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US5493197 *Sep 15, 1993Feb 20, 1996Sony CorporationBattery charge control circuit
US6492791 *Mar 17, 2000Dec 10, 2002Fujitsu LimitedProtection method, control circuit, and battery unit
US6642694 *Jan 24, 2002Nov 4, 2003Mitsumi Electric Co., Ltd.Overcharge protection circuit capable of preventing damage to a charge control switch on flowing an excessive current
US6885168 *Jul 29, 2002Apr 26, 2005Fujitsu LimitedBattery unit having means for preventing over-discharge
Referenced by
Citing PatentFiling datePublication dateApplicantTitle
US7626360Dec 12, 2006Dec 1, 2009Cirrus Logic, Inc.Charge-pump biased battery protection circuit
US8264205Feb 8, 2008Sep 11, 2012Sion Power CorporationCircuit for charge and/or discharge protection in an energy-storage device
US20070097572 *Oct 28, 2005May 3, 2007Caretta Integrated CircuitsProtective circuit
US20080048618 *Dec 12, 2006Feb 28, 2008Melanson John LCharge-pump biased battery protection circuit
US20090200986 *Feb 8, 2008Aug 13, 2009Sion Power CorporationProtective circuit for energy-storage device
WO2009099659A2 *Feb 6, 2009Aug 13, 2009Sion Power CorporationProtective circuit for energy-strorage device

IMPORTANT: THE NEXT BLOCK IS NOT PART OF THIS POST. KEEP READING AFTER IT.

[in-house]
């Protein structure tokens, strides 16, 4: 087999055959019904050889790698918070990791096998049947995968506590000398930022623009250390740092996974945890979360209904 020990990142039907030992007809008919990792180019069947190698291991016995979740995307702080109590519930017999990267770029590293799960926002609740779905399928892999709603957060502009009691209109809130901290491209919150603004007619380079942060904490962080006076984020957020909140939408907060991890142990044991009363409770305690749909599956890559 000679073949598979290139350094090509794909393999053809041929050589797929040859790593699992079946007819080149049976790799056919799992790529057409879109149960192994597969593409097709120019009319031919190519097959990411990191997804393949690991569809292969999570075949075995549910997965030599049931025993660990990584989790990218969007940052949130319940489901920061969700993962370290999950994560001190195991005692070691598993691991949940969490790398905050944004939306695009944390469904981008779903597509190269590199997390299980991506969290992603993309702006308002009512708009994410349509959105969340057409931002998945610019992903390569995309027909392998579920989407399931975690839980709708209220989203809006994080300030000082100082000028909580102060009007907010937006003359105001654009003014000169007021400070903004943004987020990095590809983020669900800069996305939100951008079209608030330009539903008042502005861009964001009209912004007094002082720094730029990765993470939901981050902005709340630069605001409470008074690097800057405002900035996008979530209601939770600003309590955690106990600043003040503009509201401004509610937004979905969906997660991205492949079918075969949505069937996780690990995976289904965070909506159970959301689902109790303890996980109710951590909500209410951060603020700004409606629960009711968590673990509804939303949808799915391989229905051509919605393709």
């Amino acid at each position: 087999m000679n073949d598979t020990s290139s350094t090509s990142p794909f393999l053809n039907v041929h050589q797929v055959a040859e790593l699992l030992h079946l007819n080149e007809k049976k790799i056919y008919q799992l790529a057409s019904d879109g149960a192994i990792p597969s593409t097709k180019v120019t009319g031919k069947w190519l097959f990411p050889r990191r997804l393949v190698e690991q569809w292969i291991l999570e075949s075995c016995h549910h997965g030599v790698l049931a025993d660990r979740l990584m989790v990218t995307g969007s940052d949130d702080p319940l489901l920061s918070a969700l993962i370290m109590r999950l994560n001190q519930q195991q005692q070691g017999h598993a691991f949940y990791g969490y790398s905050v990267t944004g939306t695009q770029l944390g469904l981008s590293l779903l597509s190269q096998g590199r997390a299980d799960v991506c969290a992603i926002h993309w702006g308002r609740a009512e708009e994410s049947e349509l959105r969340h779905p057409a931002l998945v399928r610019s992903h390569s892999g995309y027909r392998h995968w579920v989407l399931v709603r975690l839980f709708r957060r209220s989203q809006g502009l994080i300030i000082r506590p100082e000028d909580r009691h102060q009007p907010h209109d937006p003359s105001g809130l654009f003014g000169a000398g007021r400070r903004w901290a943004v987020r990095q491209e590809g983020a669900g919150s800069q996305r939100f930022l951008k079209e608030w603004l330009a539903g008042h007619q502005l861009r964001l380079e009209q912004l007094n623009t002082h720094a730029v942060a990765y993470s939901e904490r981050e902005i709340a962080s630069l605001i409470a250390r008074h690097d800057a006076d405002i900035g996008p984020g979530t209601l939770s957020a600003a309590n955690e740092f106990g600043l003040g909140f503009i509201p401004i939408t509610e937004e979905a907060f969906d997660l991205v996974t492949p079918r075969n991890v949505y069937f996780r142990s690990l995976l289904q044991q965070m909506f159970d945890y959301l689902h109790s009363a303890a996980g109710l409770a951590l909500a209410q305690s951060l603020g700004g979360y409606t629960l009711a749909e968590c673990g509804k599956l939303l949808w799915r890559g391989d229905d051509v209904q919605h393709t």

WO2009099659A3 *Feb 6, 2009Oct 8, 2009Sion Power CorporationProtective circuit for energy-strorage device
Classifications
U.S. Classification320/134, 320/136
International ClassificationH02J7/00, H02J7/10, H01M10/44, H02J7/04
Cooperative ClassificationH02J2007/004, H02J7/0031, H02J2007/0037
European ClassificationH02J7/00D1
Legal Events
DateCodeEventDescription
Aug 1, 2005ASAssignment
Owner name: SEIKO INSTRUMENTS INC., JAPAN
Free format text: ASSIGNMENT OF ASSIGNORS INTEREST;ASSIGNOR:SAKURAI, ATSUSHI;REEL/FRAME:016821/0312
Effective date: 20050526
Feb 4, 2009FPAYFee payment
Year of fee payment: 4
Feb 6, 2013FPAYFee payment
Year of fee payment: 8
Mar 10, 2016ASAssignment
Owner name: SII SEMICONDUCTOR CORPORATION, JAPAN
Free format text: ASSIGNMENT OF ASSIGNORS INTEREST;ASSIGNOR:SEIKO INSTRUMENTS INC.;REEL/FRAME:038058/0892
Effective date: 20160105